Eddie LeBaron, the Washington Redskins' "Little General" of the 1950s who, despite his size, won over skeptics and became one of the top quarterbacks in the National Football League, died April 1 at an assisted-living facility in Stockton, California. He was 85.
In his 11 years in the NFL, LeBaron never won a championship -- in fact, he played on only two winning teams -- but he remains one of the most remarkable players in football history.
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At 5-foot-7, he was tiny for a quarterback even in 1950, when the Redskins drafted him. He tied with Davey O'Brien, a Philadelphia Eagles player in 1939 and '40, as the shortest quarterbacks in NFL history.PhotosShocking celeb deathsSee alsoSee more LI, U.S. obits
Before LeBaron played a regular-season game, he was called up for active duty in the Marines. As a combat officer in the Korean War, he received two Purple Hearts and the Bronze Star before returning to play for the Redskins.
LeBaron took over the starting quarterback job in 1952. After a disappointing season in 1953, he headed to the Canadian Football League for a year. He returned to the Redskins in 1955 and led the team to an 8-4 record, the Redskins' first winning season since 1948.
In 1958, he led the league in yards per attempt, besting such future Hall of Famers as Johnny Unitas and Bart Starr.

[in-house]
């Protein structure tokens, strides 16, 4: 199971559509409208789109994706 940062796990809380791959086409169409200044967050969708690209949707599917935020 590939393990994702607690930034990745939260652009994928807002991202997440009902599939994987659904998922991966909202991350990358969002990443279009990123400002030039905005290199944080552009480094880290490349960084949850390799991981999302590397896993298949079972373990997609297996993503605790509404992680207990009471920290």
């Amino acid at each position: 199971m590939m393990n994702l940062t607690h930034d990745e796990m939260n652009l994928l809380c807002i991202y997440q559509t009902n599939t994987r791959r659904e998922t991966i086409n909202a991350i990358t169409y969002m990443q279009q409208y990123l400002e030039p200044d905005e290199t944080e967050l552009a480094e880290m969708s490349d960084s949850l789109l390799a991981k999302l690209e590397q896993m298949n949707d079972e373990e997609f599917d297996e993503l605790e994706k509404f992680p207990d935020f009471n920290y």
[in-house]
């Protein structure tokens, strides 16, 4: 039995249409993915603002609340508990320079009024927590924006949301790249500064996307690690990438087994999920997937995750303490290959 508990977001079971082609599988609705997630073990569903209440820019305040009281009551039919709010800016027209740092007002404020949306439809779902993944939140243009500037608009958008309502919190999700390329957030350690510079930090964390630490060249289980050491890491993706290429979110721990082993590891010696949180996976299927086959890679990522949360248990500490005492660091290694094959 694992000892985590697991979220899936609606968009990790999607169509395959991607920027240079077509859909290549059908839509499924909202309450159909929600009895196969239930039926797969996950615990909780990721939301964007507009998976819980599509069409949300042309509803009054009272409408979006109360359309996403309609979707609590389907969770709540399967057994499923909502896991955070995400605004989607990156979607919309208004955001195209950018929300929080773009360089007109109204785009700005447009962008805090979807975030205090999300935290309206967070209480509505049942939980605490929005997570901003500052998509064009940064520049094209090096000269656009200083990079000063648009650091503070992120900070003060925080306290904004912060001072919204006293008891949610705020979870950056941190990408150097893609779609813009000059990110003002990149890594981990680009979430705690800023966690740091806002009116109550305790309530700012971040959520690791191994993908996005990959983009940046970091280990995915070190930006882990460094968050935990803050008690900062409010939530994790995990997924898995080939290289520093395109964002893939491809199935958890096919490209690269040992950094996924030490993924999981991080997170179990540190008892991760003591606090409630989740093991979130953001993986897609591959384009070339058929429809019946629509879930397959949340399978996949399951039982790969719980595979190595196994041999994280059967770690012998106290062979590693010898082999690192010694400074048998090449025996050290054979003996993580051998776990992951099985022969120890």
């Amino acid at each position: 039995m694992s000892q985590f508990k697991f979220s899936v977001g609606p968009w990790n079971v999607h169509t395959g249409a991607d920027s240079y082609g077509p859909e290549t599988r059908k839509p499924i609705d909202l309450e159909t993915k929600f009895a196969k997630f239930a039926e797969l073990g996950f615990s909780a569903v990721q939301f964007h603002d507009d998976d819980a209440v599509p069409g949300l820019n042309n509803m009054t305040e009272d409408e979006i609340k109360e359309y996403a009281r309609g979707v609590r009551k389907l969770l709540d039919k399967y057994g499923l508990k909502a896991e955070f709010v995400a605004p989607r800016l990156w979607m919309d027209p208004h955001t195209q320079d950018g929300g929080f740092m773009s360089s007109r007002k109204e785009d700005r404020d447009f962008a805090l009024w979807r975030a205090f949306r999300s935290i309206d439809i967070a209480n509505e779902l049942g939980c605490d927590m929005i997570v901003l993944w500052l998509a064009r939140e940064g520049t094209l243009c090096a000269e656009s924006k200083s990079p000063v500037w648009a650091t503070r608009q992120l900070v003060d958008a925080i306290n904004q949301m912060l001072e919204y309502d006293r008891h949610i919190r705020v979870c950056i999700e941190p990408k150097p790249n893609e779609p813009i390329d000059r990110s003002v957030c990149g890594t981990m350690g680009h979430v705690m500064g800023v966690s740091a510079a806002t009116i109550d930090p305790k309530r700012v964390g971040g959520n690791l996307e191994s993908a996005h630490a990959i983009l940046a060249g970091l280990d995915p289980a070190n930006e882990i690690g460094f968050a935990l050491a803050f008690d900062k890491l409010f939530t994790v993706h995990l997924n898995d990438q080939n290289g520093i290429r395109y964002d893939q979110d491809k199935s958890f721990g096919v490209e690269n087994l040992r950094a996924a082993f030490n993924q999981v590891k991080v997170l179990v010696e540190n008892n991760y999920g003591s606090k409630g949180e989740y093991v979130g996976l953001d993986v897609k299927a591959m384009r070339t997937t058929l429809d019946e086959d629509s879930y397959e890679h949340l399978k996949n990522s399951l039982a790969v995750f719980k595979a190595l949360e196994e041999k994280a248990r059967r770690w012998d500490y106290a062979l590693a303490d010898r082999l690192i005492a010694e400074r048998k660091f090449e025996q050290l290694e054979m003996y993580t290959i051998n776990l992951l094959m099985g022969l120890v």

LeBaron's final season with the Redskins was in 1959, the same year he graduated from law school at George Washington University, sixth in his class. He planned to retire from football, but when the NFL expanded, the coach of the newly formed Dallas Cowboys, Tom Landry, coaxed LeBaron back. He was the Cowboys' first quarterback and played four more years before retiring in 1963.
LeBaron threw 104 touchdown passes in his NFL career and was named to four Pro Bowl teams.
A California native, he had attended the College of the Pacific in Stockton (now the University of the Pacific). In his final three seasons there, he was a first-team "Little All American" -- a designation for small colleges, not a player's size. He was named to the College Football Hall of Fame in 1980.
In the 1960s and 1970s, LeBaron was a football broadcaster for CBS while practicing law full time. He became the general manager of the NFL's Atlanta Falcons in 1977 and held other front-office jobs for the team until 1985. He practiced law until 1997.
During his playing career, LeBaron helped establish the players' pension fund. He also worked as a volunteer counselor for Marines returning from Iraq and Afghanistan as recently as 2013.
Survivors include his wife of 60 years, Doralee Wilson LeBaron of Stockton; and three sons.